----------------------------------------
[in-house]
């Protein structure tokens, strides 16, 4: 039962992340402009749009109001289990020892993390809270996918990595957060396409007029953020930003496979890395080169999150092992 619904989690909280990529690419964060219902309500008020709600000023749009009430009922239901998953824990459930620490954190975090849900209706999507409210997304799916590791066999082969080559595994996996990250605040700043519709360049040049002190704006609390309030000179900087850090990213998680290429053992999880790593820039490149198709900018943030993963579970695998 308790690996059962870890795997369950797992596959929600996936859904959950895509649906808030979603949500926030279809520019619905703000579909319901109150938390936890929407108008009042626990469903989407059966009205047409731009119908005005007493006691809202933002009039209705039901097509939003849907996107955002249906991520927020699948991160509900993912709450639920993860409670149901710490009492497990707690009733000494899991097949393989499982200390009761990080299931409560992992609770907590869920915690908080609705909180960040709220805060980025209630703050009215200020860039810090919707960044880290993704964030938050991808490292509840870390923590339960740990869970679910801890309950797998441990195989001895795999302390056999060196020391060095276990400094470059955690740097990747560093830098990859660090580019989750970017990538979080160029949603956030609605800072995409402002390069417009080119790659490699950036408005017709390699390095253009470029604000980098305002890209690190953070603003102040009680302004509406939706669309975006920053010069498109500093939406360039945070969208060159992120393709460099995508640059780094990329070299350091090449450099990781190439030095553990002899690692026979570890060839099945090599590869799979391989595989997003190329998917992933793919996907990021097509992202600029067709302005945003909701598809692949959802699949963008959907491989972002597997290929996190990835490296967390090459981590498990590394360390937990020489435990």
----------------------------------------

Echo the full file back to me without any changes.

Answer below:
[in-house]
């Protein structure tokens, strides 16, 4: 039962992340402009749009109001289990020892993390809270996918990595957060396409007029953020930003496979890395080169999150092992 619904989690909280990529690419964060219902309500008020709600000023749009009430009922239901998953824990459930620490954190975090849900209706999507409210997304799916590791066999082969080559595994996996990250605040700043519709360049040049002190704006609390309030000179900087850090990213998680290429053992999880790593820039490149198709900018943030993963579970695998 308790690996059962870890795997369950797992596959929600996936859904959950895509649906808030979603949500926030279809520019619905703000579909319901109150938390936890929407108008009042626990469903989407059966009205047409731009119908005005007493006691809202933002009039209705039901097509939003849907996107955002249906991520927020699948991160509900993912709450639920993860409670149901710490009492497990707690009733000494899991097949393989499982200390009761990080299931409560992992609770907590869920915690908080609705909180960040709220805060980025209630703050009215200020860039810090919707960044880290993704964030938050991808490292509840870390923590339960740990869970679910801890309950797998441990195989001895795999302390056999060196020391060095276990400094470059955690740097990747560093830098990859660090580019989750970017990538979080160029949603956030609605800072995409402002390069417009080119790659490699950036408005017709390699390095253009470029604000980098305002890209690190953070603003102040009680302004509406939706669309975006920053010069498109500093939406360039945070969208060159992120393709460099995508640059780094990329070299350091090449450099990781190439030095553990002899690692026979570890060839099945090599590869799979391989595989997003190329998917992933793919996907990021097509992202600029067709302005945003909701598809692949959802699949963008959907491989972002597997290929996190990835490296967390090459981590498990590394360390937990020489435990």